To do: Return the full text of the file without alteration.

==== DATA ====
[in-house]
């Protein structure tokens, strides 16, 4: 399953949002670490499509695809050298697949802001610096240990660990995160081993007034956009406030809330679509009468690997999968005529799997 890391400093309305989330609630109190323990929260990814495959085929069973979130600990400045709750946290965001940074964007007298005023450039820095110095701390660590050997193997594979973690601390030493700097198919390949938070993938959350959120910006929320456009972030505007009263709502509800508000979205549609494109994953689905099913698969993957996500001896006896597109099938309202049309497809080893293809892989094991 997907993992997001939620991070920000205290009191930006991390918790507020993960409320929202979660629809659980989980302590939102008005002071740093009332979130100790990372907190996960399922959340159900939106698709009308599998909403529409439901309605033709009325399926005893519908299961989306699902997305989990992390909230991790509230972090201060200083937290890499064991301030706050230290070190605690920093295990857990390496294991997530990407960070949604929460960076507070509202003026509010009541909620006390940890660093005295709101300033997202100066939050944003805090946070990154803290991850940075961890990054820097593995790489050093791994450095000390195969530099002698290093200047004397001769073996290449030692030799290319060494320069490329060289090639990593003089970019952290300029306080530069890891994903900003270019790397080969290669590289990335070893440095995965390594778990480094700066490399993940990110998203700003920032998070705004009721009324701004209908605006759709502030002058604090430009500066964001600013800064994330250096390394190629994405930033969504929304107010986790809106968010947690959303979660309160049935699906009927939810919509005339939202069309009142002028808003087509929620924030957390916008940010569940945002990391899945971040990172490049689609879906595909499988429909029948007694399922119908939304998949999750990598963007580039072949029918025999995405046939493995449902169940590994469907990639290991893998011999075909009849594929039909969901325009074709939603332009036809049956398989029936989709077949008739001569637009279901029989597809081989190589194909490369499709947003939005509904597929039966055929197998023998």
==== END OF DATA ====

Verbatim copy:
[in-house]
């Protein structure tokens, strides 16, 4: 399953949002670490499509695809050298697949802001610096240990660990995160081993007034956009406030809330679509009468690997999968005529799997 890391400093309305989330609630109190323990929260990814495959085929069973979130600990400045709750946290965001940074964007007298005023450039820095110095701390660590050997193997594979973690601390030493700097198919390949938070993938959350959120910006929320456009972030505007009263709502509800508000979205549609494109994953689905099913698969993957996500001896006896597109099938309202049309497809080893293809892989094991 997907993992997001939620991070920000205290009191930006991390918790507020993960409320929202979660629809659980989980302590939102008005002071740093009332979130100790990372907190996960399922959340159900939106698709009308599998909403529409439901309605033709009325399926005893519908299961989306699902997305989990992390909230991790509230972090201060200083937290890499064991301030706050230290070190605690920093295990857990390496294991997530990407960070949604929460960076507070509202003026509010009541909620006390940890660093005295709101300033997202100066939050944003805090946070990154803290991850940075961890990054820097593995790489050093791994450095000390195969530099002698290093200047004397001769073996290449030692030799290319060494320069490329060289090639990593003089970019952290300029306080530069890891994903900003270019790397080969290669590289990335070893440095995965390594778990480094700066490399993940990110998203700003920032998070705004009721009324701004209908605006759709502030002058604090430009500066964001600013800064994330250096390394190629994405930033969504929304107010986790809106968010947690959303979660309160049935699906009927939810919509005339939202069309009142002028808003087509929620924030957390916008940010569940945002990391899945971040990172490049689609879906595909499988429909029948007694399922119908939304998949999750990598963007580039072949029918025999995405046939493995449902169940590994469907990639290991893998011999075909009849594929039909969901325009074709939603332009036809049956398989029936989709077949008739001569637009279901029989597809081989190589194909490369499709947003939005509904597929039966055929197998023998």